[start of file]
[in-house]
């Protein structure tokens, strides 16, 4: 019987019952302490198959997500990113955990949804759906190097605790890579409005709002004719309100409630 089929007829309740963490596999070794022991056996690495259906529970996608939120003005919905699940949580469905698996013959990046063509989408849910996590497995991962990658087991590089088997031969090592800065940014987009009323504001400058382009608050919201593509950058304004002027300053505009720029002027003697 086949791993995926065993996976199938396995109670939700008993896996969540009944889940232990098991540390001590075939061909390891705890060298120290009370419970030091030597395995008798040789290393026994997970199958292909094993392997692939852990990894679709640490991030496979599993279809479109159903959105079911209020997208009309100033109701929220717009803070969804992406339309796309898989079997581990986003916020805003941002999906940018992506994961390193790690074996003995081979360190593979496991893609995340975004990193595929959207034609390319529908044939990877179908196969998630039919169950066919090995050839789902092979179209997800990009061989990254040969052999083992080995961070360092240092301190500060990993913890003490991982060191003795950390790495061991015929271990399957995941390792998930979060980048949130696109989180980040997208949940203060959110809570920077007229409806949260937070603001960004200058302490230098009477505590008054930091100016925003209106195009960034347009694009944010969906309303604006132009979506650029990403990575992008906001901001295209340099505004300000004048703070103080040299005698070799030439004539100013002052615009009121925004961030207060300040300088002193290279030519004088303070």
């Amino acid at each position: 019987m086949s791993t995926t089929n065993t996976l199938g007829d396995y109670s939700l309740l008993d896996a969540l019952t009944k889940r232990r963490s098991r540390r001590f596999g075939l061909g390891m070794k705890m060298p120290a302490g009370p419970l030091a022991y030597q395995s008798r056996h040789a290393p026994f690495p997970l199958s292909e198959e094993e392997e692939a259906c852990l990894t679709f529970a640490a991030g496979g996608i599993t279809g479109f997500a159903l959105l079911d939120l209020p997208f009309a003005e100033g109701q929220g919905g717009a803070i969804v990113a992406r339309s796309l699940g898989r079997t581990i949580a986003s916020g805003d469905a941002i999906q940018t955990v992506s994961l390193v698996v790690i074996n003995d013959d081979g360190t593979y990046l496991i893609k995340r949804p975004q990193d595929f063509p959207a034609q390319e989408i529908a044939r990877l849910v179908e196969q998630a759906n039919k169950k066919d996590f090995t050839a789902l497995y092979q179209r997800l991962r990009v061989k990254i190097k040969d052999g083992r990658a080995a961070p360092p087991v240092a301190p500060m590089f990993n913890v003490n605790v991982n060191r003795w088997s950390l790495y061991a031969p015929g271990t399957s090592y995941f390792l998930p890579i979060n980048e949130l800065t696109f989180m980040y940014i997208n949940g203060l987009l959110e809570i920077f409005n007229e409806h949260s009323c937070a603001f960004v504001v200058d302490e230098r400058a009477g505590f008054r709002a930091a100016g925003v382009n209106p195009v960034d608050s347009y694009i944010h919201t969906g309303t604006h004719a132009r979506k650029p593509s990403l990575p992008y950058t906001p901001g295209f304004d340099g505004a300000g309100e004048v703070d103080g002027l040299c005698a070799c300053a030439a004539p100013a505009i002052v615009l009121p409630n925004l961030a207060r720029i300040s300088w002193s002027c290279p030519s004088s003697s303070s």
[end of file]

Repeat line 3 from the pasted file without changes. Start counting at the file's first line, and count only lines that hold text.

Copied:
């Amino acid at each position: 019987m086949s791993t995926t089929n065993t996976l199938g007829d396995y109670s939700l309740l008993d896996a969540l019952t009944k889940r232990r963490s098991r540390r001590f596999g075939l061909g390891m070794k705890m060298p120290a302490g009370p419970l030091a022991y030597q395995s008798r056996h040789a290393p026994f690495p997970l199958s292909e198959e094993e392997e692939a259906c852990l990894t679709f529970a640490a991030g496979g996608i599993t279809g479109f997500a159903l959105l079911d939120l209020p997208f009309a003005e100033g109701q929220g919905g717009a803070i969804v990113a992406r339309s796309l699940g898989r079997t581990i949580a986003s916020g805003d469905a941002i999906q940018t955990v992506s994961l390193v698996v790690i074996n003995d013959d081979g360190t593979y990046l496991i893609k995340r949804p975004q990193d595929f063509p959207a034609q390319e989408i529908a044939r990877l849910v179908e196969q998630a759906n039919k169950k066919d996590f090995t050839a789902l497995y092979q179209r997800l991962r990009v061989k990254i190097k040969d052999g083992r990658a080995a961070p360092p087991v240092a301190p500060m590089f990993n913890v003490n605790v991982n060191r003795w088997s950390l790495y061991a031969p015929g271990t399957s090592y995941f390792l998930p890579i979060n980048e949130l800065t696109f989180m980040y940014i997208n949940g203060l987009l959110e809570i920077f409005n007229e409806h949260s009323c937070a603001f960004v504001v200058d302490e230098r400058a009477g505590f008054r709002a930091a100016g925003v382009n209106p195009v960034d608050s347009y694009i944010h919201t969906g309303t604006h004719a132009r979506k650029p593509s990403l990575p992008y950058t906001p901001g295209f304004d340099g505004a300000g309100e004048v703070d103080g002027l040299c005698a070799c300053a030439a004539p100013a505009i002052v615009l009121p409630n925004l961030a207060r720029i300040s300088w002193s002027c290279p030519s004088s003697s303070s």